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Living and Dying

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KinNaoko90
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Posted 01/16/11 - 3:41 PM:
Subject: Living and Dying
One of the things I've been pondering lately has been life and death.

So many movies and books seem to consider giving up one's life for another as the ultimate sacrifice. If one lives and one dies (whether or not the sacrifice is made), then what is the purpose of the exchanging of lives?

To me it seems, if given a choice we should choose to live in order to try to change things in the future - however near or far. But I don't even know if that's right... should I just sit by and let someone die if I can prevent it? Even if it means killing myself in the process?

Purposefully killing yourself is suicide.. or is there that big a difference in killing yourself and getting your self killed? I'd think you'd be dying intentionally either way...

Now I've succeeded only in giving myself a major headache. Hopefully one of you will respond.
henry quirk
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Posted 01/18/11 - 4:50 PM:

"If one lives and one dies (whether or not the sacrifice is made), then what is the purpose of the exchanging of lives?"

Your question is too broad: narrow it...be concrete.

#

"should I just sit by and let someone die if I can prevent it? Even if it means killing myself in the process?"

Again: too broad.

But can I say this: what you choose to do is on you...that is: you'll do whatever it is you do based on criteria ('your' criteria) that may not make a lick of sense to any one else.
b.mellow
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Posted 02/11/11 - 1:28 AM:

In pondering big questions like this it's always easier to break it down, be more concrete like Henry says. I always refer back to evolutionary psychology. Concerning sacrifice, we have the idea that self-sacrifice is the greatest act one can make, to live for others, putting another's needs above your own. Some evolutionists like to talk of "selfish genes" and such, and how we're all inherently greedy and self-centered - this is failing to take into account that patterns of life behave differently at different levels of complexity; for instance, quantum mechanics and physics are polar opposites, yet describe roughly the same things at different levels of complexity. Similarly, your genes as selfish is a description of another plane of existence. Far more relevant are your social bonds, adapted for and developed over millions of years.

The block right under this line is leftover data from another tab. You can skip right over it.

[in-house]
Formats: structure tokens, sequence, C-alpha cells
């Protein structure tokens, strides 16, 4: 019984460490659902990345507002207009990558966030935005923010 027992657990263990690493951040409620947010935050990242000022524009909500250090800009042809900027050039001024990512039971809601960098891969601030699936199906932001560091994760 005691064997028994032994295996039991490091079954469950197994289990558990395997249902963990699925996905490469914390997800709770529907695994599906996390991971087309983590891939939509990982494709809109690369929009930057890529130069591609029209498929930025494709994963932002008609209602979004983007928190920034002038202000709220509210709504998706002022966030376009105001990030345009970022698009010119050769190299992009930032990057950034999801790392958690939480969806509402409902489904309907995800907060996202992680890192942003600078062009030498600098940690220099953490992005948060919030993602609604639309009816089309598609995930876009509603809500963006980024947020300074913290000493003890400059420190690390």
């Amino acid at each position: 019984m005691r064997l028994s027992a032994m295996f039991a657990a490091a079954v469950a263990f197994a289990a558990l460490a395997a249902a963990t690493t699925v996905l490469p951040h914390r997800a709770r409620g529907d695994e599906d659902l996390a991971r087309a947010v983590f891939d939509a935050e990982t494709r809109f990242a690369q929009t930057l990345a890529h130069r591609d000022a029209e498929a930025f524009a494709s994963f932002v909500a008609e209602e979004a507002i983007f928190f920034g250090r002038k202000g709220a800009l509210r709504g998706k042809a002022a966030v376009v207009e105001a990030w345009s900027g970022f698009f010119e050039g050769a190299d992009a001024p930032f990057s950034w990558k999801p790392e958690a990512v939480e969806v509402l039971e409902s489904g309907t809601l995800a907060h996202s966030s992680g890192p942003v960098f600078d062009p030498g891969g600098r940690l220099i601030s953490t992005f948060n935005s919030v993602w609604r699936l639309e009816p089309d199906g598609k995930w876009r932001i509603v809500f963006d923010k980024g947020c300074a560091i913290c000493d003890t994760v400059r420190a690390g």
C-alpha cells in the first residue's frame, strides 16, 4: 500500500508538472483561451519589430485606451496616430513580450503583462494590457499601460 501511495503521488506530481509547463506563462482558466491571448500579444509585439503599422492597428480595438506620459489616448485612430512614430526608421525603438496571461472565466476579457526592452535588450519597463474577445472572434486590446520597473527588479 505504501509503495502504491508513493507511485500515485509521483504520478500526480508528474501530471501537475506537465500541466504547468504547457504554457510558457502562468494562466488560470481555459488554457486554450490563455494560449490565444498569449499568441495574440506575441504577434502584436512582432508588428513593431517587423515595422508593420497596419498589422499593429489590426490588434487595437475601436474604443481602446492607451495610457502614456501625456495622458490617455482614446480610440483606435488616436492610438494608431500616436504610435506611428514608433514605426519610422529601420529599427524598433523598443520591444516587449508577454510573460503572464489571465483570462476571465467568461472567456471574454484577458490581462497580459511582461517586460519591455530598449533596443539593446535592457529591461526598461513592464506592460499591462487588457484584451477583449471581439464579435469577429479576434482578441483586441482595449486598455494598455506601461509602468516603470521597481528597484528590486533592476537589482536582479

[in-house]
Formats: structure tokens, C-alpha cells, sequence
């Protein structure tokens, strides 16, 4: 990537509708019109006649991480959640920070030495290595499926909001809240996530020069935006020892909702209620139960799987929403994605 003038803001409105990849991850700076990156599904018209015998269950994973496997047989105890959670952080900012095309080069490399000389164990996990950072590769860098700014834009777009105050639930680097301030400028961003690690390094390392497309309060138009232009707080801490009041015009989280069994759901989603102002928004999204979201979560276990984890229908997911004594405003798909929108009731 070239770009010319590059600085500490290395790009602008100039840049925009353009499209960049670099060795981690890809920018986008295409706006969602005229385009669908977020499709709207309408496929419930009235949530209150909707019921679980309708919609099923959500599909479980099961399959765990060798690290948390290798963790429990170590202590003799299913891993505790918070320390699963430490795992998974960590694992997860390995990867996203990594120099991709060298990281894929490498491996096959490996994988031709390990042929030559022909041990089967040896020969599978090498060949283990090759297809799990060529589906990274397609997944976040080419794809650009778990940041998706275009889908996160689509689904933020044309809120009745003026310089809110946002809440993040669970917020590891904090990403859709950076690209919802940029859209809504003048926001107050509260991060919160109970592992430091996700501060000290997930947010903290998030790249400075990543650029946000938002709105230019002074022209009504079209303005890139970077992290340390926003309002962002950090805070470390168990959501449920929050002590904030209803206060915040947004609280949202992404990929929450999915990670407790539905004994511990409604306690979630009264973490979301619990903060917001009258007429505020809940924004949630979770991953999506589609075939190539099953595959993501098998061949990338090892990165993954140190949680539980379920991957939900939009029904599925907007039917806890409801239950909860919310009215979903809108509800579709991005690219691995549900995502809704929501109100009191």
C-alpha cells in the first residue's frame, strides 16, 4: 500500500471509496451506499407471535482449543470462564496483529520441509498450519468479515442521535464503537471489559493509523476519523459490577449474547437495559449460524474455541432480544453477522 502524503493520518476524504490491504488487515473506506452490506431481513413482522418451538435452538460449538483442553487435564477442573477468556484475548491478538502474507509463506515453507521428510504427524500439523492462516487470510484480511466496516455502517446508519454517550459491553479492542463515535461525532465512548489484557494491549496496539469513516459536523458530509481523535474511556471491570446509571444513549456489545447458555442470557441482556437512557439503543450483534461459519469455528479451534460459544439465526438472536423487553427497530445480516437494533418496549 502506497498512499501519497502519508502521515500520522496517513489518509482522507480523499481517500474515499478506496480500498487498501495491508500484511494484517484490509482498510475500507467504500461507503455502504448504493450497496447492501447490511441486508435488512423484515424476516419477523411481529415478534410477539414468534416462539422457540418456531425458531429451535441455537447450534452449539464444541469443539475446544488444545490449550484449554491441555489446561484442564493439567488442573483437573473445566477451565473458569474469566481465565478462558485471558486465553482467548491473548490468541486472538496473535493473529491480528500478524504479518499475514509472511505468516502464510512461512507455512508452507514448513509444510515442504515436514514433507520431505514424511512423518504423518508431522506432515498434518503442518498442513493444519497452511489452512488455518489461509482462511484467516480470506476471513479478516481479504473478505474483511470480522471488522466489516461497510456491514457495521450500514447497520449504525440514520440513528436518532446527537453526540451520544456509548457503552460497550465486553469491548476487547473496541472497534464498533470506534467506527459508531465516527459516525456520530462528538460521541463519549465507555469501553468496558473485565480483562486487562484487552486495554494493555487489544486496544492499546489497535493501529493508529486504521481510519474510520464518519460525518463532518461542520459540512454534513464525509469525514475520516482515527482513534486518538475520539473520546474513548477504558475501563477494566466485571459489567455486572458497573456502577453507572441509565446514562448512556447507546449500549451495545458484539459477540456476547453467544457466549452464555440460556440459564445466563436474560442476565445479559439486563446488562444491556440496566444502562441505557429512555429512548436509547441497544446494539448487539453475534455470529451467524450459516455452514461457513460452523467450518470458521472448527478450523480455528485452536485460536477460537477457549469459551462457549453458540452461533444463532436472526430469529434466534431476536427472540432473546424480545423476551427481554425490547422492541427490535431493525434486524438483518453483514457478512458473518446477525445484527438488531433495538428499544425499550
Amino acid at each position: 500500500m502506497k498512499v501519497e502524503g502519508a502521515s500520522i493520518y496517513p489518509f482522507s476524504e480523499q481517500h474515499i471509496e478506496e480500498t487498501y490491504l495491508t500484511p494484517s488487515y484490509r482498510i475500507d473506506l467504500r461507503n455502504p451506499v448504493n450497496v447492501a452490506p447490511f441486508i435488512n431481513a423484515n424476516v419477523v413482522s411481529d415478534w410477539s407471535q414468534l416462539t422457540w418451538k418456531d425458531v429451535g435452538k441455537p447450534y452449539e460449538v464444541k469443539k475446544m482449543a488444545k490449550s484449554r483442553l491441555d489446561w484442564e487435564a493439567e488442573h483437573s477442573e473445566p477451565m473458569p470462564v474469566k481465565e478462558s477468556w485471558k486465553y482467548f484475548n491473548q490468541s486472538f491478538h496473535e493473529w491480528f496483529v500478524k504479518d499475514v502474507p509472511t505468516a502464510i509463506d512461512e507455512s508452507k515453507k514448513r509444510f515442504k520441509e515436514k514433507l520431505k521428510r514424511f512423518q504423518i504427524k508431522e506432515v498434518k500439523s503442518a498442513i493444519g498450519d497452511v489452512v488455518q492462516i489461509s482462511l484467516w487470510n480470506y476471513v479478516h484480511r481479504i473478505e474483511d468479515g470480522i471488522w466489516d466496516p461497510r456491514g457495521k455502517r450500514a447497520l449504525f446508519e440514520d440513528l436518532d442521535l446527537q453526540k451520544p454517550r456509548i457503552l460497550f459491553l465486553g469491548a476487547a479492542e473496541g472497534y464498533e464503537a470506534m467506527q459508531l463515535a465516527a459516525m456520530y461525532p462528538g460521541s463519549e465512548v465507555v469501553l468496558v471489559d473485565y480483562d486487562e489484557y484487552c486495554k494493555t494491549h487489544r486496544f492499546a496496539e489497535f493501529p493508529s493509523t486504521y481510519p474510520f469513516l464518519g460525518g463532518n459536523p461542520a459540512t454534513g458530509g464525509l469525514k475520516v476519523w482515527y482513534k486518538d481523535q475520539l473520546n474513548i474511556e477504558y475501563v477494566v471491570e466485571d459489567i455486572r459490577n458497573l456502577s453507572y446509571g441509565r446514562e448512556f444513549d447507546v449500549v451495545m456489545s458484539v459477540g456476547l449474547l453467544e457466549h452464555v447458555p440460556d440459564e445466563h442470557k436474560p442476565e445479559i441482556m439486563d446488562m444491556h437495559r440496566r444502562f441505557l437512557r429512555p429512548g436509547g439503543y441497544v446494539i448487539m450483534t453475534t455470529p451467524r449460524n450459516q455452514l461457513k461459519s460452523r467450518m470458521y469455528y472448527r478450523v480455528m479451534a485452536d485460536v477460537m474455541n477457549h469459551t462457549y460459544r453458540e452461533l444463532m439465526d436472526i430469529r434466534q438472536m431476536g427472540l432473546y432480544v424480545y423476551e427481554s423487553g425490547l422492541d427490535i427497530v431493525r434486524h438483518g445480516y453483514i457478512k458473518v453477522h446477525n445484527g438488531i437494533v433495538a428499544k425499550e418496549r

Your altruism extends to those you love. I recently had a son, and it is ridiculous how much I love him. You always hear of parents enamored with their children, and I always thought it goofy, but it is actually a physical, biological affection you feel. There are religions (Eastern, mostly, but also the Mystery religions, I think) that emphasize nurturing and developing your altruistic instincts - not because its good for you to help them, but because you are them. You and they are the same.

I encountered this once when driving down the road, I saw a car in the ditch along the road (not uncommon in Michigan). As I passed I saw smoke coming from the engine, and as we got closer I saw a slouched over figure in the driver's seat. No conscious thoughts went through my head - it was a physical drive to get that person out of the car. I ran over and dragged the woman out, all the while thinking in the back of my head that the car could explode at any moment (too many action movies, maybe) but the thought to protect myself never once arose; I was not leaving without her. Turns out she was drunk as hell at 2 in the afternoon, had been watching Nascar, flipped her car going 80, and pissed herself. Regardless, the moral is that in times of stress you learn what's really important. It's easy to approach life theoretically, but it's in the act of experiencing life that you truly learn. In times of weakness you discover real strength, in times of hopelessness that some find God, in times of danger one finds courage.

Ah well. I apologize for rambling. Hopefully in there I had an answer or two.
Thinker13
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Posted 02/14/11 - 9:19 AM:

KinNaoko90 wrote: